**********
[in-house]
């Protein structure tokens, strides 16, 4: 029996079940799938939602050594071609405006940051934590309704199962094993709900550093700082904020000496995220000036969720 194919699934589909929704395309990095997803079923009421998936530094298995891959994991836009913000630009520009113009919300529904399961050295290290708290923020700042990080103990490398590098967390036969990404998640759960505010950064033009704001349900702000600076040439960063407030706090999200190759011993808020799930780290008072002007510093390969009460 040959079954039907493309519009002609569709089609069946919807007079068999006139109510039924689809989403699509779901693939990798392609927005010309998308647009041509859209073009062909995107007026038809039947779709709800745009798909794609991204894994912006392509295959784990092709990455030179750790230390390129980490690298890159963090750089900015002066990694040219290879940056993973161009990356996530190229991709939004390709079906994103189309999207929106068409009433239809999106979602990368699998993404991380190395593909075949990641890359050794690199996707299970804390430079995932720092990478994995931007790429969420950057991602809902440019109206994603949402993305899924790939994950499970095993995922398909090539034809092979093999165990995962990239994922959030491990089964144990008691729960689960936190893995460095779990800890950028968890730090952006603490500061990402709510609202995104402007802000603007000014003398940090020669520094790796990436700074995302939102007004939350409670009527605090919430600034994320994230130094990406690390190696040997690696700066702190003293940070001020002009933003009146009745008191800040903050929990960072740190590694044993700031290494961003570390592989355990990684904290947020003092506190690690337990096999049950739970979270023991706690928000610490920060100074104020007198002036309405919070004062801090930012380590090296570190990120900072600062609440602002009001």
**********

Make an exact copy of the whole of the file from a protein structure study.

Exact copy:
[in-house]
């Protein structure tokens, strides 16, 4: 029996079940799938939602050594071609405006940051934590309704199962094993709900550093700082904020000496995220000036969720 194919699934589909929704395309990095997803079923009421998936530094298995891959994991836009913000630009520009113009919300529904399961050295290290708290923020700042990080103990490398590098967390036969990404998640759960505010950064033009704001349900702000600076040439960063407030706090999200190759011993808020799930780290008072002007510093390969009460 040959079954039907493309519009002609569709089609069946919807007079068999006139109510039924689809989403699509779901693939990798392609927005010309998308647009041509859209073009062909995107007026038809039947779709709800745009798909794609991204894994912006392509295959784990092709990455030179750790230390390129980490690298890159963090750089900015002066990694040219290879940056993973161009990356996530190229991709939004390709079906994103189309999207929106068409009433239809999106979602990368699998993404991380190395593909075949990641890359050794690199996707299970804390430079995932720092990478994995931007790429969420950057991602809902440019109206994603949402993305899924790939994950499970095993995922398909090539034809092979093999165990995962990239994922959030491990089964144990008691729960689960936190893995460095779990800890950028968890730090952006603490500061990402709510609202995104402007802000603007000014003398940090020669520094790796990436700074995302939102007004939350409670009527605090919430600034994320994230130094990406690390190696040997690696700066702190003293940070001020002009933003009146009745008191800040903050929990960072740190590694044993700031290494961003570390592989355990990684904290947020003092506190690690337990096999049950739970979270023991706690928000610490920060100074104020007198002036309405919070004062801090930012380590090296570190990120900072600062609440602002009001």